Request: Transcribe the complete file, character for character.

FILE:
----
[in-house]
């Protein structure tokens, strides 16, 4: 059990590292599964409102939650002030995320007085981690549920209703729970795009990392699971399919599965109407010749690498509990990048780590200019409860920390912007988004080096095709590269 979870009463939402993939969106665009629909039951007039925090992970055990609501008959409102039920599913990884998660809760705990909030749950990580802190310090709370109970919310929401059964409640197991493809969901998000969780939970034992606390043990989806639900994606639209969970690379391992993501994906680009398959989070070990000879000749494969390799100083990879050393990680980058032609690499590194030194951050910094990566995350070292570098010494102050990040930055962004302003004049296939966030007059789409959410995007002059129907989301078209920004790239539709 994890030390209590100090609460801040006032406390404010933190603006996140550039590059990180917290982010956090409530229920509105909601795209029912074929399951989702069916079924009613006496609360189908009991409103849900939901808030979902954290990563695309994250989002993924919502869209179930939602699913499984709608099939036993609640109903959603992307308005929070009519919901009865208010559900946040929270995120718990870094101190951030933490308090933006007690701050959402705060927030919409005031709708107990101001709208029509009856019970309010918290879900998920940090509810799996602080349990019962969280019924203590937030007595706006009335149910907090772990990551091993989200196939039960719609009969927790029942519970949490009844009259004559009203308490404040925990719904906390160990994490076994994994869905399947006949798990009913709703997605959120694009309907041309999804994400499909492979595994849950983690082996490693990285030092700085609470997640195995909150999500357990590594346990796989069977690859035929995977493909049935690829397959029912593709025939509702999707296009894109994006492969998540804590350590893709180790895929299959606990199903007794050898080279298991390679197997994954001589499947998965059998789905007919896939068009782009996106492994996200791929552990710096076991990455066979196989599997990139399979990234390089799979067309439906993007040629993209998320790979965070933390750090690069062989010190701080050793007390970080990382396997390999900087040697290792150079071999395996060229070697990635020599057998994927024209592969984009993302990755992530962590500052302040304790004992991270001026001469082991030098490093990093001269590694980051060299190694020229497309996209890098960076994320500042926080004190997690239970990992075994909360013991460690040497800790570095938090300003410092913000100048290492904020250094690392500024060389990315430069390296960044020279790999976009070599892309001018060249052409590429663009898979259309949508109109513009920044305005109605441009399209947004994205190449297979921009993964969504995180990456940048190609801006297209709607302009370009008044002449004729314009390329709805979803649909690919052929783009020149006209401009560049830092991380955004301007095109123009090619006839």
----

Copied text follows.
[in-house]
């Protein structure tokens, strides 16, 4: 059990590292599964409102939650002030995320007085981690549920209703729970795009990392699971399919599965109407010749690498509990990048780590200019409860920390912007988004080096095709590269 979870009463939402993939969106665009629909039951007039925090992970055990609501008959409102039920599913990884998660809760705990909030749950990580802190310090709370109970919310929401059964409640197991493809969901998000969780939970034992606390043990989806639900994606639209969970690379391992993501994906680009398959989070070990000879000749494969390799100083990879050393990680980058032609690499590194030194951050910094990566995350070292570098010494102050990040930055962004302003004049296939966030007059789409959410995007002059129907989301078209920004790239539709 994890030390209590100090609460801040006032406390404010933190603006996140550039590059990180917290982010956090409530229920509105909601795209029912074929399951989702069916079924009613006496609360189908009991409103849900939901808030979902954290990563695309994250989002993924919502869209179930939602699913499984709608099939036993609640109903959603992307308005929070009519919901009865208010559900946040929270995120718990870094101190951030933490308090933006007690701050959402705060927030919409005031709708107990101001709208029509009856019970309010918290879900998920940090509810799996602080349990019962969280019924203590937030007595706006009335149910907090772990990551091993989200196939039960719609009969927790029942519970949490009844009259004559009203308490404040925990719904906390160990994490076994994994869905399947006949798990009913709703997605959120694009309907041309999804994400499909492979595994849950983690082996490693990285030092700085609470997640195995909150999500357990590594346990796989069977690859035929995977493909049935690829397959029912593709025939509702999707296009894109994006492969998540804590350590893709180790895929299959606990199903007794050898080279298991390679197997994954001589499947998965059998789905007919896939068009782009996106492994996200791929552990710096076991990455066979196989599997990139399979990234390089799979067309439906993007040629993209998320790979965070933390750090690069062989010190701080050793007390970080990382396997390999900087040697290792150079071999395996060229070697990635020599057998994927024209592969984009993302990755992530962590500052302040304790004992991270001026001469082991030098490093990093001269590694980051060299190694020229497309996209890098960076994320500042926080004190997690239970990992075994909360013991460690040497800790570095938090300003410092913000100048290492904020250094690392500024060389990315430069390296960044020279790999976009070599892309001018060249052409590429663009898979259309949508109109513009920044305005109605441009399209947004994205190449297979921009993964969504995180990456940048190609801006297209709607302009370009008044002449004729314009390329709805979803649909690919052929783009020149006209401009560049830092991380955004301007095109123009090619006839």